Even the Fed’s non-stop POMO could not prevent stocks from falling today, as major markets declined 1.7% across the board. This is in contrast to the never ending POMO melt-up over the last 4 months where the markets churn higher by 0.2-0.4% on ever decreasing volume. It looks like we may finally have Marc Faber’s anticipated correction (about 2 months late but I will take it). All it took to scare markets was an S&P downgrade of Spanish debt (not surprising) and some chatter about riots and demonstrations in Saudi Arabia. Not to mention the fact that Portugal, the soon to be EU welfare recipient, watched its CDS trading to 500 bps–signaling that a EU bailout is not only guaranteed, but that a debt restructuring is almost a given sometime in the next few years.
The only real surprise during today was the decline in gold and silver. Contrary to what your hear on garbage TV channels like CNBC, precious metals are not part of the risk trade, like other commodities. Gold and silver are the anti-currency fear trade. They are your go to currencies when you do not trust fiat paper money to retain its value. Gold, in particular is a safe haven because demand is not correlated to economic growth, while silver is somewhat more sensitive to global growth. So why on earth is gold and silver down more than 1 and 2% respectively? Fears in Saudi Arabia should be bullish as investors digest the potential for a crisis in the world’s largest producer of crude oil. No doubt JP Morgan and HSBC (the largest holders of short positions in the metals) played some role.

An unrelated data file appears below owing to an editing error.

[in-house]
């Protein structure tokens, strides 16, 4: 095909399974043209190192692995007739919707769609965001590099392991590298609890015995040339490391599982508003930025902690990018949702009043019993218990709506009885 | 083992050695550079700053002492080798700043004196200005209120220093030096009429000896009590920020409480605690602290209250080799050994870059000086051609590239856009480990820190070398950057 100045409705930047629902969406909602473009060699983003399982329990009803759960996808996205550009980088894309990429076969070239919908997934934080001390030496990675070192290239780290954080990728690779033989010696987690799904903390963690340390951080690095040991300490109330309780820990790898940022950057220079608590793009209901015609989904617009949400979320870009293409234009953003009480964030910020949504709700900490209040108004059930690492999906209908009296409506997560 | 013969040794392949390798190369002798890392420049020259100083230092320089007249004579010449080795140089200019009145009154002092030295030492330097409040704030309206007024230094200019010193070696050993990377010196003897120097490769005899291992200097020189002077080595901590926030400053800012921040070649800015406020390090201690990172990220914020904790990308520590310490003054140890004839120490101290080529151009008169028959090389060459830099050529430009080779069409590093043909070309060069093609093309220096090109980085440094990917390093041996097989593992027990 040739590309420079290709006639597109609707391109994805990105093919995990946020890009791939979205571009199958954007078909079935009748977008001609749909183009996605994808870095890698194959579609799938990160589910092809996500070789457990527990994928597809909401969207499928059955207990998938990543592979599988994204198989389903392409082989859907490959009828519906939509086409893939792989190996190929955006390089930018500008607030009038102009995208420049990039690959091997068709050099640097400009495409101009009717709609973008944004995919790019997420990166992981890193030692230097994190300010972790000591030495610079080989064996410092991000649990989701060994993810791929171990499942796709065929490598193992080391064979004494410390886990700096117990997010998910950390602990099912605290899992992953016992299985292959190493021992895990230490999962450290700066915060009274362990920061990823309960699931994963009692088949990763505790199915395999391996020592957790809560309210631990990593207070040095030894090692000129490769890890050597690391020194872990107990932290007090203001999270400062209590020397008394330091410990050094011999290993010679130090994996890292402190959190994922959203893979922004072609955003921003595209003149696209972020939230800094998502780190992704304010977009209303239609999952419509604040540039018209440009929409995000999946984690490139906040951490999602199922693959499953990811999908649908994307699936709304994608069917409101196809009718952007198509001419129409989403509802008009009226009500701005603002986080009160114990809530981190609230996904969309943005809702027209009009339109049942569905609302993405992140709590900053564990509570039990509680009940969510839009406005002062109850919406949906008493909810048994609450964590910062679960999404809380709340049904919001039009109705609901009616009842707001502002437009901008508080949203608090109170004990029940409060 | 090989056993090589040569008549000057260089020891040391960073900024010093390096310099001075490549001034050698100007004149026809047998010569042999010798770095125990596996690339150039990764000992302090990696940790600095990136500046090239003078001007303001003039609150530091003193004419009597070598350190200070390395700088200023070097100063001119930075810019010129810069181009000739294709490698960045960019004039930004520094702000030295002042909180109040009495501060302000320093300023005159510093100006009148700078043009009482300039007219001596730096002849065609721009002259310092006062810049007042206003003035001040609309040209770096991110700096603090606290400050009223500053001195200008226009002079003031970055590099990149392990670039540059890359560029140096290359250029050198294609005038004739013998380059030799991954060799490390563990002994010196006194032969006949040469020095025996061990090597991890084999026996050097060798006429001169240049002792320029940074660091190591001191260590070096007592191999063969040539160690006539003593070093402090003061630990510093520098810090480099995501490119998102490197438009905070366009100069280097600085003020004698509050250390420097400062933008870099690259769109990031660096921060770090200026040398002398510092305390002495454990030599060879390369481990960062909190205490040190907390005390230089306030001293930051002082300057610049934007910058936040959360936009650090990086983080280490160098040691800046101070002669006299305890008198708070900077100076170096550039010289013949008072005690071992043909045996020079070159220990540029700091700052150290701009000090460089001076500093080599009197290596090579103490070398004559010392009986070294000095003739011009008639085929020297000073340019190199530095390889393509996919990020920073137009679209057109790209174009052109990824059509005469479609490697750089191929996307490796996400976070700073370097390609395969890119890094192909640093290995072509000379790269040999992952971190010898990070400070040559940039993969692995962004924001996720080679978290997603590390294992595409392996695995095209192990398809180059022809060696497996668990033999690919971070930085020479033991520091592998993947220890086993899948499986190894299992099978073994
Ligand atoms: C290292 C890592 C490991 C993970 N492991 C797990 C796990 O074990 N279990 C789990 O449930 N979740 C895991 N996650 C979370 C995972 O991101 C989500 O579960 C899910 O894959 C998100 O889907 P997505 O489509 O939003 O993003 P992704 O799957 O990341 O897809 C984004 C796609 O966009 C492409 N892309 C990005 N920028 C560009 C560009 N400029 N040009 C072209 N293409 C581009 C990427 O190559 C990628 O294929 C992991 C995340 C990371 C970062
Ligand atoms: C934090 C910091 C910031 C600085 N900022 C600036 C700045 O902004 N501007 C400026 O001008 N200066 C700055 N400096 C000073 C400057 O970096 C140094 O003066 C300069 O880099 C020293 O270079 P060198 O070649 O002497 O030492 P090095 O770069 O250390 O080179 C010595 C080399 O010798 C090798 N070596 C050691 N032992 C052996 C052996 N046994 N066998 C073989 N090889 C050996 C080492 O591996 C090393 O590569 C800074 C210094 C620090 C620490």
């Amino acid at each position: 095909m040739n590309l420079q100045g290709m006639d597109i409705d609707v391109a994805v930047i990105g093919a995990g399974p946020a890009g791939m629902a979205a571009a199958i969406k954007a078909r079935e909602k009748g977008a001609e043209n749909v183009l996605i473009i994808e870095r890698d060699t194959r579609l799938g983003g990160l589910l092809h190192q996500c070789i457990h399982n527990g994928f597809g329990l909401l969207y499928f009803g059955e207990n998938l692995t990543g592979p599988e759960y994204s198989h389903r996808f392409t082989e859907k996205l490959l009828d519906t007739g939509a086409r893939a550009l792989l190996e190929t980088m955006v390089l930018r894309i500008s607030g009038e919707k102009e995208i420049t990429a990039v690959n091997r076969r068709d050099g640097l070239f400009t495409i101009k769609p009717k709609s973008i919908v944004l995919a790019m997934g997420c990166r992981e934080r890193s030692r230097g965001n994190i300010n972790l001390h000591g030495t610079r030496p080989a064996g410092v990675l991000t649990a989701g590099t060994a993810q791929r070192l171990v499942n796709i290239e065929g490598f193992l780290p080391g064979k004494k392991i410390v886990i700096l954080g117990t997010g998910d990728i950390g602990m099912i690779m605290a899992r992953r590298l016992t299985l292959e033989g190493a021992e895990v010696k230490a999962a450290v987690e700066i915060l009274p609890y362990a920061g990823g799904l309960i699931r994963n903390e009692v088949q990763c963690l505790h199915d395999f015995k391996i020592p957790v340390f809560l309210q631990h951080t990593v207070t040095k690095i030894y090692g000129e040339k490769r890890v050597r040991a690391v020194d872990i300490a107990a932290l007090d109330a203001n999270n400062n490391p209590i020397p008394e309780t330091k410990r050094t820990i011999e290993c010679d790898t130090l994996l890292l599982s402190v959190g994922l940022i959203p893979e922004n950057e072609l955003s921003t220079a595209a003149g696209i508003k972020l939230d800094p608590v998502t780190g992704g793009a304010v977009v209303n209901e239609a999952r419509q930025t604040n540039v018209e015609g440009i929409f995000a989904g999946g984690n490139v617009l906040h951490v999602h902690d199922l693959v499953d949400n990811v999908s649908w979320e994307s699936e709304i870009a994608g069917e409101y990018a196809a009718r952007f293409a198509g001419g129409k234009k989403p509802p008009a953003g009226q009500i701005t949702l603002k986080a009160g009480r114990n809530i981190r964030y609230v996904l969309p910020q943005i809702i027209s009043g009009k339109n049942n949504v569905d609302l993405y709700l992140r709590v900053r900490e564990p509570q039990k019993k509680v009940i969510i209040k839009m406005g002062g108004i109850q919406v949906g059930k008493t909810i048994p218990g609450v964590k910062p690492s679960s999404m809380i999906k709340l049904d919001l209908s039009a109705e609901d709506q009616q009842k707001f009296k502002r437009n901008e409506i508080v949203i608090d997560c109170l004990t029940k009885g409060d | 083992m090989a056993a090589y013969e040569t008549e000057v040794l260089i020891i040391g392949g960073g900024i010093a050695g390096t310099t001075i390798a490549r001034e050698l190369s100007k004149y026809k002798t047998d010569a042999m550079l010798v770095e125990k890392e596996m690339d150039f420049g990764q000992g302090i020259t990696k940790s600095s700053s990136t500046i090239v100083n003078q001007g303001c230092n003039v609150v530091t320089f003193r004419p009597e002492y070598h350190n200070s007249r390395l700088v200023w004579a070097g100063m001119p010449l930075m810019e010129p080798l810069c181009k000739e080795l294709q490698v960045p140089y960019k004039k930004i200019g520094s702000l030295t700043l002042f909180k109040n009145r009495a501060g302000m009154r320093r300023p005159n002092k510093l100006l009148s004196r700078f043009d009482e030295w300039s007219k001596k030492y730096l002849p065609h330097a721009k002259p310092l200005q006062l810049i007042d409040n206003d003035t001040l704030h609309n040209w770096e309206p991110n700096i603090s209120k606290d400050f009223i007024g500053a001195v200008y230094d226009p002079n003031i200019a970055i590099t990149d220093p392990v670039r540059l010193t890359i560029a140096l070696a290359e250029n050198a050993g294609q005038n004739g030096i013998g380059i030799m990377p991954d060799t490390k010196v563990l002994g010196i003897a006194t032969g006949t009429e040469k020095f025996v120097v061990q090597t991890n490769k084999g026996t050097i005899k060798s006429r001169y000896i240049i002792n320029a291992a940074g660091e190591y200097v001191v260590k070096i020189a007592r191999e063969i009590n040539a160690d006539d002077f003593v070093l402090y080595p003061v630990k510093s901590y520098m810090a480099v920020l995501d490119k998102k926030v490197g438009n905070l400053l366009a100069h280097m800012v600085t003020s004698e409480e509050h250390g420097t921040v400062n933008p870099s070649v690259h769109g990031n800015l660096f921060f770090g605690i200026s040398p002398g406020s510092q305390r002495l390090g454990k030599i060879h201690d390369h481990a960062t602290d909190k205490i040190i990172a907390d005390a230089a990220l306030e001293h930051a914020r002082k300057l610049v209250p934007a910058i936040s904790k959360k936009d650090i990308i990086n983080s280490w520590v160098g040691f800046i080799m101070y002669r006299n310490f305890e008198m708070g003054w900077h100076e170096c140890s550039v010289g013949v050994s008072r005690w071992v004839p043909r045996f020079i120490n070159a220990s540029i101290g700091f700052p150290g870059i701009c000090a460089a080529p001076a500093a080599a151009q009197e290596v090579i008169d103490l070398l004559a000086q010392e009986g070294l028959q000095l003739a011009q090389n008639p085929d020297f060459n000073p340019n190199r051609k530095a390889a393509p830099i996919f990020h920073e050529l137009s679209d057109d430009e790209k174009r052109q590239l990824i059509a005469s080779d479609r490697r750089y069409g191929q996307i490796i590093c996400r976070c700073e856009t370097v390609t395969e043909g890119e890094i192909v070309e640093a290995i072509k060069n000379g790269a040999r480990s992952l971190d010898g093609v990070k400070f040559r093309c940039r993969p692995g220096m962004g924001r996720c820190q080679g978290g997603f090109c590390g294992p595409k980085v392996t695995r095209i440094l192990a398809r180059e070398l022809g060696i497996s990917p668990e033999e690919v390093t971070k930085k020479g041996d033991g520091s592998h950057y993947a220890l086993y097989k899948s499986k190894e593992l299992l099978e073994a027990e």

Despite the fact that the market is likely headed for a 5-10% correction, I am not shorting the market. The risk/reward is not on your side as the government along with the all-powerful Federal Reserve are doing everything they can to pump stocks–even if it means destroying the dollar in the process. So with that in mind I am getting a list of stocks to buy during the correction
Here are a few stocks and plays I have my eyes on:
1. 3D Systems (TDSC) – leader in 3d printing–promising growth story despite high valuation. Volatile stock!
2. Allana Potash (AAA) – I am still long this name and will continue to add on weakness. Drill results have dramatically increased their Ethiopian potash deposit. This is probably one of the largest potash reserves outside of Canada.
3. Manas Petroleum (MNAP) – oil exploration company with interests in Albania, Mongolia, and Kyrgyzstan. It is a gamble play with big potential and high risk. This is one of those plays that either goes up 500% or goes to 0. It like these types of plays because if you are right you make a huge profit. On the downside you know exactly how much you can lose (100%). So treat it like an option. (2% of my portfolio is in this stock)